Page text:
The other third-party applications are a mixed back, from a really good Fandango app to a very limited LinkedIn client. The most glaring ommission so far, however, must be the lack of a dedicated Facebook application. I can only speculate that there’s been some glitch in getting things working, because Facebook has been such a huge part of the Pre buzz since CES.

I give third-party applications an 8/10, largely on the strength of the Evernote client, which really provides a taste of how good WebOS applications can really be.

Email: The Pre theoretically supports just about every email protocol except for the Blackberry Enterprise Service. I say theoretically, because so far the Pre’s Exchange Activesync (EAS) support is broken. The Pre won’t support non-SSL EAS implementations, and even SSL is problematic if the server’s certificates aren’t perfectly configured. I simply can’t connect via EAS at this point, and that’s a real bummer. POP and IMAP email support is good, however, and the Pre connects to Google’s EAS with no problems. The ability to add multiple EAS accounts is unique to the Pre, and once they fix the implementation will be a tremendous strength of the platform.

In use, the email application is fine but lacks some basic functions. Most surprising is that there’s no scroll bar in the email listings, and so if you have a fair number of email in a list it’s easy to get lost. And, there’s no way to select and delete multiple emails, nor to empty the trash. Otherwise, the email application is fine, and the ability to open multiple emails is of course a huge advantage. In this respect, as usual, the Pre excels.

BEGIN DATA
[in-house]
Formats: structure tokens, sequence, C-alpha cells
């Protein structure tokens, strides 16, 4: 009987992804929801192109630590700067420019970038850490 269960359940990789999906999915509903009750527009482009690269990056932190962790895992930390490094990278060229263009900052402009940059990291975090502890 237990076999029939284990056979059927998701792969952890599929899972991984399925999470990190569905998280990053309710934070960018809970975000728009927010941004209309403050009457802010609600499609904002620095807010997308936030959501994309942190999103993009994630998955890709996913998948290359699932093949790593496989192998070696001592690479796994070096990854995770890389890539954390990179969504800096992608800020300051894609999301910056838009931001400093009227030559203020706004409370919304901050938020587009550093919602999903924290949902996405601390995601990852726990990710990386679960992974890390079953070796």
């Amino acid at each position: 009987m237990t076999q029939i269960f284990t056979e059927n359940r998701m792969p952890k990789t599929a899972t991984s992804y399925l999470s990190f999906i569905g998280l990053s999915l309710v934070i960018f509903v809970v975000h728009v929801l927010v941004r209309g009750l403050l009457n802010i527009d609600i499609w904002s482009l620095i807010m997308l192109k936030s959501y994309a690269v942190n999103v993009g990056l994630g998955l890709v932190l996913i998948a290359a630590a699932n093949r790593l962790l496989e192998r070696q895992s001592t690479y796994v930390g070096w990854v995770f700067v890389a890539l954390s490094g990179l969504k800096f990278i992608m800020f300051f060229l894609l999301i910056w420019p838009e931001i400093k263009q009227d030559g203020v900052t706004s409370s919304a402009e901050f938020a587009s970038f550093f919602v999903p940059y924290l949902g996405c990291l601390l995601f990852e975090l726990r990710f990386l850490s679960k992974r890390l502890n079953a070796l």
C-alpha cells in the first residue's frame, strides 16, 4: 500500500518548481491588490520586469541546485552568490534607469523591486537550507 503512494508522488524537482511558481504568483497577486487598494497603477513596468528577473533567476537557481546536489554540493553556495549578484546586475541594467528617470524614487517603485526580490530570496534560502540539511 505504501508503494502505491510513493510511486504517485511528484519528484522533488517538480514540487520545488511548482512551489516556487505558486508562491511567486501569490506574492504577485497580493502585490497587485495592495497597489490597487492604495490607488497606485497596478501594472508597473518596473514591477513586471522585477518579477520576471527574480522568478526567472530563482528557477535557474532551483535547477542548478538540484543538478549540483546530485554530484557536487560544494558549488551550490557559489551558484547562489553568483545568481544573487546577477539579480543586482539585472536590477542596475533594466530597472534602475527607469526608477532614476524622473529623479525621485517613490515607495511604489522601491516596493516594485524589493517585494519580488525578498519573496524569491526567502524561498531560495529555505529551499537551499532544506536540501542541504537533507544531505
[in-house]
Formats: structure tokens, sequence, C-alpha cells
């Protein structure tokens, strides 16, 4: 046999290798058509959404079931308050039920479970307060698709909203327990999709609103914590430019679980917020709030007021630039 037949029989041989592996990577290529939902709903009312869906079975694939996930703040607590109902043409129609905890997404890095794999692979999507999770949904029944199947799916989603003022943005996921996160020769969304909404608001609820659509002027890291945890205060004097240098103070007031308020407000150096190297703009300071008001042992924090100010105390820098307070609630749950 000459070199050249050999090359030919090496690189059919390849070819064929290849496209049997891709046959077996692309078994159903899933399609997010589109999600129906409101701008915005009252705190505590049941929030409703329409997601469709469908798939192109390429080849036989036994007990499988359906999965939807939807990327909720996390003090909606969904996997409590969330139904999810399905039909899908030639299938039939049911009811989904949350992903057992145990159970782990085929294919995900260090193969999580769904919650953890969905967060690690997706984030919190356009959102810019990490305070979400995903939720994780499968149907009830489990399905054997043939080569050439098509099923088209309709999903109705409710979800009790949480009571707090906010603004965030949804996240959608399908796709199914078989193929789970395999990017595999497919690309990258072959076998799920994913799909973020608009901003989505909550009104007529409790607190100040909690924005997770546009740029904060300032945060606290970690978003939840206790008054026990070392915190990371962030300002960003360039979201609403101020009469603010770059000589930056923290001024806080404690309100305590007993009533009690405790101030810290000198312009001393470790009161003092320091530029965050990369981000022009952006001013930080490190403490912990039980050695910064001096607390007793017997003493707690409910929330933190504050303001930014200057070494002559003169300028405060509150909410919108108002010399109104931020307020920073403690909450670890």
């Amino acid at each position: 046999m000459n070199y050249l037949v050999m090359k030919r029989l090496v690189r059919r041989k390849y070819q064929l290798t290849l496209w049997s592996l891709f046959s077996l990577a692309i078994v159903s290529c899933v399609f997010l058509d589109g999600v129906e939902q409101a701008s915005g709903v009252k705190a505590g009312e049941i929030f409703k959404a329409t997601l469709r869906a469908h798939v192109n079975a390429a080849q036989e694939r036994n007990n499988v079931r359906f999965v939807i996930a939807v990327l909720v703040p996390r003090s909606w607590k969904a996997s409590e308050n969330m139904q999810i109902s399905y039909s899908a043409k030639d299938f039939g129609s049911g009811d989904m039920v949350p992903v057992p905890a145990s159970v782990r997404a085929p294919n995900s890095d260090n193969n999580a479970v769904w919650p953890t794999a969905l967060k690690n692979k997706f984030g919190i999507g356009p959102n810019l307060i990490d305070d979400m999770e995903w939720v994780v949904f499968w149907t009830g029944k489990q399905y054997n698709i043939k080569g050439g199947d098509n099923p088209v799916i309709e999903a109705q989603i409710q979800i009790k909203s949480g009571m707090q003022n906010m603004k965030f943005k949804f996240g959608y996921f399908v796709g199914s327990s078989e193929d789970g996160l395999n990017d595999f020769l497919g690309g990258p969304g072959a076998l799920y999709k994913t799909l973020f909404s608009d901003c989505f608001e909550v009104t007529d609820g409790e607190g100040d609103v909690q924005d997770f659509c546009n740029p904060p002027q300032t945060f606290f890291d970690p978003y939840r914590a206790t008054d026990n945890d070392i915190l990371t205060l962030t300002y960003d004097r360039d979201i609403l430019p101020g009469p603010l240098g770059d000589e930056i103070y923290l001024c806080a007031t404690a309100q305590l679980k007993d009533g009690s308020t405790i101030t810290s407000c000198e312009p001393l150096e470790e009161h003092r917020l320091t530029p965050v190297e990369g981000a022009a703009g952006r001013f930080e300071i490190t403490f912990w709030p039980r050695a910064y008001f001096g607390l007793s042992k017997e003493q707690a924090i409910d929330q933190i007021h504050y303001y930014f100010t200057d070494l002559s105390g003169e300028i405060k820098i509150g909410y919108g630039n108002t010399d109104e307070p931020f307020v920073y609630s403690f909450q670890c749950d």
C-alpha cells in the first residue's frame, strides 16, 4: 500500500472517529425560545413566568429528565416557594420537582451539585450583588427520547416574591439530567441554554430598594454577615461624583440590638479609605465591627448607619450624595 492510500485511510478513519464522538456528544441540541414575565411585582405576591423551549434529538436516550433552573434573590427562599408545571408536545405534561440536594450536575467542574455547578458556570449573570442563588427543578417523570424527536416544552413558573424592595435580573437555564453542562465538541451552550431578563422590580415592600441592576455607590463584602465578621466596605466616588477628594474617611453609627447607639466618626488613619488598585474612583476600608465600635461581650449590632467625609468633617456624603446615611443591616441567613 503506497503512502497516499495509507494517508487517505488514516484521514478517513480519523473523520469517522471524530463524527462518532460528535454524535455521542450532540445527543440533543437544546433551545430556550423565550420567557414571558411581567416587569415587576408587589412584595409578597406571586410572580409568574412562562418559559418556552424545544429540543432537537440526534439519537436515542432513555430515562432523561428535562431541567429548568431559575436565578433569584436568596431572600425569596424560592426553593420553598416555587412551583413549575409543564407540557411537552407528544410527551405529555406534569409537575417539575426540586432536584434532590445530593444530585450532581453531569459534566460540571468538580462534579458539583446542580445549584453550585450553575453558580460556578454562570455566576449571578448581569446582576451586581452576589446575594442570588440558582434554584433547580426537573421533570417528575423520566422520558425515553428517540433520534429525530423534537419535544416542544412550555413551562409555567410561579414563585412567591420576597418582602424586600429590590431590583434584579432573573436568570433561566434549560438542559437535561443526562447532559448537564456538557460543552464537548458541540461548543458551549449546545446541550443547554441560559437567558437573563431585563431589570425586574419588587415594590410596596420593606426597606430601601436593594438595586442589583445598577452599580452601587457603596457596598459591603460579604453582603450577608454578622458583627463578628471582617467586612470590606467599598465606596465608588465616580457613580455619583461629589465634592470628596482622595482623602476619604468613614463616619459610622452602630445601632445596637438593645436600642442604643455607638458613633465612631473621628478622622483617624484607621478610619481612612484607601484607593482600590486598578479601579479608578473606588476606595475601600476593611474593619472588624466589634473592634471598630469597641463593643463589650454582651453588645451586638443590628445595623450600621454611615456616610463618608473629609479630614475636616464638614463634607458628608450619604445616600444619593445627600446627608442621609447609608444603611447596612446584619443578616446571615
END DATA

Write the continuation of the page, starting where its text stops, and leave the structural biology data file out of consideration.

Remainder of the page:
Email is a mixed bag on the Pre, and so I can’t give it more than a 7/10. Add some basic features and fix EAS, and I’ll give it a 9/10.

Web browsing: This deserves its own category simply because it’s such a differentiator between smartphones. I’d have to say that only the Pre and the iPhone make Web browsing useable. Opera Mobile on my Touch Pro was slow, the screen was way to small, and zooming was a pain. On the Pre, the Web is a pleasure to use, and I’ve found myself grabbing my Pre to perform some quick research even though I’m sitting at a PC. It’s really that good. I’m sure it’s just on a par with the iPhone, but that’s saying quite a bit. Before the Pre, I was always tempted to consider an iPhone because Web access is important to me. Since getting the Pre, the iPhone has lost even that little bit of appeal.